In this episode we’re talking with Grace Heneghan. Grace is an expert in the field of wilderness guiding and is passionate about connecting wilderness tripping with gender, feminism, identity, and the environment.
Grace talks about how she really didn’t have a lot of interest in the outdoors as a kid until she started going on trips with YMCA Camp Widjiwagan, and discovered a love for being in the wilderness even though at times it can be super challenging. She found where she fit in and found out things about herself that she didn’t expect. Having these experiences helped her discover things about her own identities in an accepting and supportive space.
Grace started going on longer trips and expeditions as a young adult where she was empowered by stretching the limits of her body and mind. She met other women and queer identified people who helped pave the way for her to figure out what she wanted for her future and make college and career choices.
We talked about how helpful and even healing it can be for some of us to discover informal learning spaces like those related to outdoor education. Some people fit right into the traditional classroom learning setting and thrive with that structure (like Hannah), while others (like Grace and Idelle) do better in a more informal space where learning is more hands-on, and sometimes even outside!
We got to hear about some of Grace’s favorite trips – so cool! She told us about some of her own successes and failures, and what it means to have “type 1” or “type 2” fun and the good parts about both. She also talks about how lonely guiding and backcountry travel can be, and why self-care is so important but is so easily ignored.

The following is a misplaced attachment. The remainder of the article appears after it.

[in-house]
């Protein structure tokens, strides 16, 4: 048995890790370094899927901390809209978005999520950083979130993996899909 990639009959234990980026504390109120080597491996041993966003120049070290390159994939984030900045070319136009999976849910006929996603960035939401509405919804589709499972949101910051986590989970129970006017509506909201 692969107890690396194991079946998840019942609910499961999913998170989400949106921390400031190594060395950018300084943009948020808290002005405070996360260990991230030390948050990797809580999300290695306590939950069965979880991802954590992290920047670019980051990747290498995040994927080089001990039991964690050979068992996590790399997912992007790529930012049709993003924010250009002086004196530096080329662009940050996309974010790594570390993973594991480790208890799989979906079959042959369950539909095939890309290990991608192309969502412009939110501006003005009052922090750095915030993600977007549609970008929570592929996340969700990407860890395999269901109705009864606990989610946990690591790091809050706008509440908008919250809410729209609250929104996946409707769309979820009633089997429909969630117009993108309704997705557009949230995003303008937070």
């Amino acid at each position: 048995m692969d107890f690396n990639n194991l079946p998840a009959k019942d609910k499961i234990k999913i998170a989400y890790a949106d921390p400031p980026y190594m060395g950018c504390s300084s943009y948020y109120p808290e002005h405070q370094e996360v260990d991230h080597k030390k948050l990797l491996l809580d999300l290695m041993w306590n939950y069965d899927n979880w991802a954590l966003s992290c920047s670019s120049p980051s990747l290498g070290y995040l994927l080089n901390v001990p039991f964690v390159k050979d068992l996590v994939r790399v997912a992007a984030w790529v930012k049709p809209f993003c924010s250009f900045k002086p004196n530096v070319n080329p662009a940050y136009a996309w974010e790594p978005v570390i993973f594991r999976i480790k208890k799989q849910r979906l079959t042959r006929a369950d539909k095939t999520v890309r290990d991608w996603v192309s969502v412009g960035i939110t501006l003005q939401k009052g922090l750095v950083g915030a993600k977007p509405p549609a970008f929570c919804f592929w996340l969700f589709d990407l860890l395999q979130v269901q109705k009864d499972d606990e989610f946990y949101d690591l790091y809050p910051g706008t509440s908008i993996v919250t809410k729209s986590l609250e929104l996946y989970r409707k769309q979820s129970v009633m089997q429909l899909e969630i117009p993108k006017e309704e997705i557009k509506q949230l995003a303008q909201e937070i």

There’s a lot of risk that goes into wilderness travel, and Grace talks about how she learned and became proficient in the skills she needed to be safe and keep her groups safe. Like with anything else, it’s important to push yourself and take risks to grow, but also to recognize your limits and where you need to learn more or lean on others to be safe and successful.
Some things Grace focuses on that can be overlooked or not really talked about enough are being queer in the outdoors, being fat in the outdoors (Grace talks about claiming the word “fat” as an empowering term for herself), being femme in the outdoors, whiteness in the outdoors, and identity politics in the outdoors. She talks about always wearing earrings when she’s on a wilderness trip to connect to her femme/feminist queer identities. We also get into social media and representation in the outdoors and how it can often look very white and masculine, and not representative of BIPOC identified folks, people with queer identities, or people with disabilities.
This was such a great conversation, we’re so grateful for Grace’s willingness to share her personal experiences and expert advice. We hope you enjoy it as much as we did! A couple of our takeaways – if you’re interested in the outdoors, or if you’re looking to get started, recognize where you’re at in your outdoor journey and be proud of it. If you’re new to outdoor activities and travel, start small and close by. If you already have experience, push yourself a little and try something new like taking on a challenging trip at a camp or with a guide, or even working at a camp!
Stay tuned at the end for Would You Rather and Girls Pick.
Reach out to our team at girltalk.girlscoutsrv.org/contact.
During our conversation Grace shares her strategy for curating a social media feed that’s empowering and not isolating. Here’s a list of Instagram accounts she follows to find inspiration: